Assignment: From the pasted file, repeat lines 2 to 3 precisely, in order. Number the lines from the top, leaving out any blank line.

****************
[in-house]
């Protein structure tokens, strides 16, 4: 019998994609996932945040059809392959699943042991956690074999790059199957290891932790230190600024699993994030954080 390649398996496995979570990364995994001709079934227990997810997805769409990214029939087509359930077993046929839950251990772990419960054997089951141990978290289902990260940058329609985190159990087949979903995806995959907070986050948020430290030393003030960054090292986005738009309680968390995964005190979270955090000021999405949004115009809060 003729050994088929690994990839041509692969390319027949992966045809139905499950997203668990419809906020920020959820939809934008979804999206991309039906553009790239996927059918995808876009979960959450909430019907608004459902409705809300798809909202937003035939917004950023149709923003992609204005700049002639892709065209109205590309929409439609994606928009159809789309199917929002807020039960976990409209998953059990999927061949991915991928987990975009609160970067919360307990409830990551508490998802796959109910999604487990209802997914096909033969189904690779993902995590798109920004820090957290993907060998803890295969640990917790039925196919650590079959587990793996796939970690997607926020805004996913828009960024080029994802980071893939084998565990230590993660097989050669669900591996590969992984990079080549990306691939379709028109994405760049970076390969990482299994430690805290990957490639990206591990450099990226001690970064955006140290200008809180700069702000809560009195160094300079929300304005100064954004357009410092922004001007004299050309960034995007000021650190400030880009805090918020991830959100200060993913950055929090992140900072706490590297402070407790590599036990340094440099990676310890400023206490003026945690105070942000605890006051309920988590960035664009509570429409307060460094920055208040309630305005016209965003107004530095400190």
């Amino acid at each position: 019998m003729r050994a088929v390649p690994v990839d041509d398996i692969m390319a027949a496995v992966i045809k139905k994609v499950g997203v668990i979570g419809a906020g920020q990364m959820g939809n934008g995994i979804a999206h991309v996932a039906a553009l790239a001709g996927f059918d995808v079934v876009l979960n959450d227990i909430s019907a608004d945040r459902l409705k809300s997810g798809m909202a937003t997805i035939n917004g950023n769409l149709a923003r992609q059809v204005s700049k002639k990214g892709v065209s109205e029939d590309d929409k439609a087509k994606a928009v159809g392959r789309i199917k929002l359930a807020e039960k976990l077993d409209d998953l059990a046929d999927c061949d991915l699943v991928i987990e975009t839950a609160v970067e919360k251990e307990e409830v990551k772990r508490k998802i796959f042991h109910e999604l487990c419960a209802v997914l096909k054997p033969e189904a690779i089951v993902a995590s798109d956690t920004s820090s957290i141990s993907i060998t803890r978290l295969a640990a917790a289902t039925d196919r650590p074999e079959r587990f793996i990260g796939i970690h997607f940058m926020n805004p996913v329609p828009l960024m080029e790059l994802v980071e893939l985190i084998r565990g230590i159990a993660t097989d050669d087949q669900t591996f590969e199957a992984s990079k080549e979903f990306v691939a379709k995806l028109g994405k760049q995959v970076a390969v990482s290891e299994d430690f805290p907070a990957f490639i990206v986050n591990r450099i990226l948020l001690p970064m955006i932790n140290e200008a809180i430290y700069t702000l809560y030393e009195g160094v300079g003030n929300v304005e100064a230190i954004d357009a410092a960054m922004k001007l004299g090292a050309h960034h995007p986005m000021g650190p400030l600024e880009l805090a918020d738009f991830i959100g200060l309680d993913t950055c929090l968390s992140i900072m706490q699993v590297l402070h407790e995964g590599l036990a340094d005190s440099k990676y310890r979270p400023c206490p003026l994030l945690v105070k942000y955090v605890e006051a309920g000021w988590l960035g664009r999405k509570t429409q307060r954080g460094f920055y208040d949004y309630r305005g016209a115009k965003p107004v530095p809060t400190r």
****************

């Protein structure tokens, strides 16, 4: 019998994609996932945040059809392959699943042991956690074999790059199957290891932790230190600024699993994030954080 390649398996496995979570990364995994001709079934227990997810997805769409990214029939087509359930077993046929839950251990772990419960054997089951141990978290289902990260940058329609985190159990087949979903995806995959907070986050948020430290030393003030960054090292986005738009309680968390995964005190979270955090000021999405949004115009809060 003729050994088929690994990839041509692969390319027949992966045809139905499950997203668990419809906020920020959820939809934008979804999206991309039906553009790239996927059918995808876009979960959450909430019907608004459902409705809300798809909202937003035939917004950023149709923003992609204005700049002639892709065209109205590309929409439609994606928009159809789309199917929002807020039960976990409209998953059990999927061949991915991928987990975009609160970067919360307990409830990551508490998802796959109910999604487990209802997914096909033969189904690779993902995590798109920004820090957290993907060998803890295969640990917790039925196919650590079959587990793996796939970690997607926020805004996913828009960024080029994802980071893939084998565990230590993660097989050669669900591996590969992984990079080549990306691939379709028109994405760049970076390969990482299994430690805290990957490639990206591990450099990226001690970064955006140290200008809180700069702000809560009195160094300079929300304005100064954004357009410092922004001007004299050309960034995007000021650190400030880009805090918020991830959100200060993913950055929090992140900072706490590297402070407790590599036990340094440099990676310890400023206490003026945690105070942000605890006051309920988590960035664009509570429409307060460094920055208040309630305005016209965003107004530095400190």
């Amino acid at each position: 019998m003729r050994a088929v390649p690994v990839d041509d398996i692969m390319a027949a496995v992966i045809k139905k994609v499950g997203v668990i979570g419809a906020g920020q990364m959820g939809n934008g995994i979804a999206h991309v996932a039906a553009l790239a001709g996927f059918d995808v079934v876009l979960n959450d227990i909430s019907a608004d945040r459902l409705k809300s997810g798809m909202a937003t997805i035939n917004g950023n769409l149709a923003r992609q059809v204005s700049k002639k990214g892709v065209s109205e029939d590309d929409k439609a087509k994606a928009v159809g392959r789309i199917k929002l359930a807020e039960k976990l077993d409209d998953l059990a046929d999927c061949d991915l699943v991928i987990e975009t839950a609160v970067e919360k251990e307990e409830v990551k772990r508490k998802i796959f042991h109910e999604l487990c419960a209802v997914l096909k054997p033969e189904a690779i089951v993902a995590s798109d956690t920004s820090s957290i141990s993907i060998t803890r978290l295969a640990a917790a289902t039925d196919r650590p074999e079959r587990f793996i990260g796939i970690h997607f940058m926020n805004p996913v329609p828009l960024m080029e790059l994802v980071e893939l985190i084998r565990g230590i159990a993660t097989d050669d087949q669900t591996f590969e199957a992984s990079k080549e979903f990306v691939a379709k995806l028109g994405k760049q995959v970076a390969v990482s290891e299994d430690f805290p907070a990957f490639i990206v986050n591990r450099i990226l948020l001690p970064m955006i932790n140290e200008a809180i430290y700069t702000l809560y030393e009195g160094v300079g003030n929300v304005e100064a230190i954004d357009a410092a960054m922004k001007l004299g090292a050309h960034h995007p986005m000021g650190p400030l600024e880009l805090a918020d738009f991830i959100g200060l309680d993913t950055c929090l968390s992140i900072m706490q699993v590297l402070h407790e995964g590599l036990a340094d005190s440099k990676y310890r979270p400023c206490p003026l994030l945690v105070k942000y955090v605890e006051a309920g000021w988590l960035g664009r999405k509570t429409q307060r954080g460094f920055y208040d949004y309630r305005g016209a115009k965003p107004v530095p809060t400190r």